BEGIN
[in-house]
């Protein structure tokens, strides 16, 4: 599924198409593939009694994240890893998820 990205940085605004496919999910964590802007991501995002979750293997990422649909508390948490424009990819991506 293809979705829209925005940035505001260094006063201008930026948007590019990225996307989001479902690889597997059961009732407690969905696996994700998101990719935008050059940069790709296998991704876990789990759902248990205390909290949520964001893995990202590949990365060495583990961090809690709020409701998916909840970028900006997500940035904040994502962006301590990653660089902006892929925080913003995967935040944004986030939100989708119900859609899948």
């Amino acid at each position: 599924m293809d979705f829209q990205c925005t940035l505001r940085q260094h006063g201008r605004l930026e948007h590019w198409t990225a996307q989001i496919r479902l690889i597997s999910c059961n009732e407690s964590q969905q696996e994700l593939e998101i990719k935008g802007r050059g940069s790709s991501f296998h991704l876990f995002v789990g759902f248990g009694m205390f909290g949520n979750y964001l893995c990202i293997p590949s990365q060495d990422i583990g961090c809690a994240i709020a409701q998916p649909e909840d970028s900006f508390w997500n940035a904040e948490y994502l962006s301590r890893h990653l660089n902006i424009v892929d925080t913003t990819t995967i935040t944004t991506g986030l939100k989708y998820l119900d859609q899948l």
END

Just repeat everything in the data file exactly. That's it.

[in-house]
């Protein structure tokens, strides 16, 4: 599924198409593939009694994240890893998820 990205940085605004496919999910964590802007991501995002979750293997990422649909508390948490424009990819991506 293809979705829209925005940035505001260094006063201008930026948007590019990225996307989001479902690889597997059961009732407690969905696996994700998101990719935008050059940069790709296998991704876990789990759902248990205390909290949520964001893995990202590949990365060495583990961090809690709020409701998916909840970028900006997500940035904040994502962006301590990653660089902006892929925080913003995967935040944004986030939100989708119900859609899948």
């Amino acid at each position: 599924m293809d979705f829209q990205c925005t940035l505001r940085q260094h006063g201008r605004l930026e948007h590019w198409t990225a996307q989001i496919r479902l690889i597997s999910c059961n009732e407690s964590q969905q696996e994700l593939e998101i990719k935008g802007r050059g940069s790709s991501f296998h991704l876990f995002v789990g759902f248990g009694m205390f909290g949520n979750y964001l893995c990202i293997p590949s990365q060495d990422i583990g961090c809690a994240i709020a409701q998916p649909e909840d970028s900006f508390w997500n940035a904040e948490y994502l962006s301590r890893h990653l660089n902006i424009v892929d925080t913003t990819t995967i935040t944004t991506g986030l939100k989708y998820l119900d859609q899948l």